This past month, I decided to eat strictly vegan.
It was a month full of consulting Dr Google whether “is (insert food here) vegan”. Yeah, I had my days when I really wanted that cheese omelette or spicy salmon roll. It’s been 25 days though, and I’ve made it this far!
Where did my inspiration root from? Several distinct reasons. Firstly, I have to give credit to my friend Jennifer Hao who actively spreads pro-vegan tidings through her Facebook. Although our motives to try veganism were quite different, Jen deserves full credit for reminding me that this lifestyle was even an option.
Overall, veganism was a fairly easy journey for me. Here’s why:
Saving money: For people who are on-the-go as much as I am, it’s all too easy to pop by the nearest takeout restaurant and grab your meals to-go. Not only is this remarkably unhealthy, this can be quite tough on your wallet if you’re living on a budget. I was pleasantly surprised to discover on grocery store trips that plant-based shopping lists helped lighten the bills at the end.
Eating out: Contrary to what most vegans say, one thing I disagreed with was the accessibility of vegan dishes when dining out (at least in downtown Toronto). Unless I went to vegan restaurants, the menu options available were pretty darn limited. However, the great upside to this was that I was forced to cook at home more, producing various results from protecting my bank account to embracing healthier routines.
Living healthy: I ate more nutritious food! For those who know me, it’s a pretty given fact that my cooking will not qualify for Iron Chef. I don’t love to cook – I would rather dedicate the time it takes to prepare meals to connect with someone over an already-prepared meal. Taking up a vegan regimen meant that I had to cook at home more, meaning I was able to know exactly what went into my food and what I was consuming. It’s so easy for us to order out and not have to think (nor have the opportunity to think) about what the food we eat is actually being made of. Because protein sources such as poultry and beef were eliminated from my diet, I paid much more attention than before to ensure that I was obtaining the adequate amounts of nutrients from each food group. Overall, I’m eating a lot cleaner and have earned my entitlements to #cleaneating #instahealth #fitspiration. (I was also introduced to the beauty of the juicer. Drink ALL the food!)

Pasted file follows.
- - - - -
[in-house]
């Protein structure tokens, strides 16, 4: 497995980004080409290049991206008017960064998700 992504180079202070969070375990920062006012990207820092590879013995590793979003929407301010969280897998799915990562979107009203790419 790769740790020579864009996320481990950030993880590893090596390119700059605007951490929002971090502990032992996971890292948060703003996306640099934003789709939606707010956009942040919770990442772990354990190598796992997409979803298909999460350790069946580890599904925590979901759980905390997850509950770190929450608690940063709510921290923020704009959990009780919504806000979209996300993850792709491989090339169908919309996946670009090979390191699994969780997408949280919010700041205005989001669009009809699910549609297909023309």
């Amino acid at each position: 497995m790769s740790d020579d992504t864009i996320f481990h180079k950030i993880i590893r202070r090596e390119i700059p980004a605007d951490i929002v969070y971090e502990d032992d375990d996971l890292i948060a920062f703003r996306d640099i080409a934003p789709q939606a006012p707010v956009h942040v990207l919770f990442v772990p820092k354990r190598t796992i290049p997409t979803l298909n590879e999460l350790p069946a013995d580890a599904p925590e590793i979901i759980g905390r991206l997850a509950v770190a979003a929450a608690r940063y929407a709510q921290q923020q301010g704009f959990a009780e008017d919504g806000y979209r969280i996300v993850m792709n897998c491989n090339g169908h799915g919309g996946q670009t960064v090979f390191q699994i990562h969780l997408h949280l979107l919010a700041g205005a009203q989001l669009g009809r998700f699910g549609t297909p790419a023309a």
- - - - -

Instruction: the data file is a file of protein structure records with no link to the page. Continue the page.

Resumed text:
Sustainability: Perhaps the number one reason that I gave veganism a chance was the social good factor. It blows my mind that a change as small as adjusting my personal diet can affect the global climate, obesity, and hunger crises. For example, in food production, 15 497 litres of water go into making 1kg of beef compared to 900 litres required for 1kg of maize.
Veganuary: The thing I loved the most about Veganuary was how their campaign was strategized. My belief in their cause is summarized in this short excerpt from The Guardian: “Traditionally the vegan message has been focused on ending cruelty to animals, but veganism achieves much more. There are many health and environmental benefits to be found in adopting meat-reductionist diets and thinking more about what we eat. With Veganuary we wanted to take a relaxed, non-judgmental approach, asking people to take part whatever their motivation.” There is often a negative connotation attached to veganism due to the preach-y attitudes surrounding it, but Veganuary successfully worked around that by appealing to a wider, non-niche audience.
All in all, it was worth it. Not only did I feel better, I also didn’t feel bad – the change in my diet reflected as positive implications on my health. Lately, I’ve had to rely a lot less on coffee and a lot more on just consuming fresh, natural food. I started my Veganuary a little bit later so I’ll still be carrying on veganism for a couple more weeks to fulfill my full-month experience. Who knows – maybe I’ll make this a permanent thing.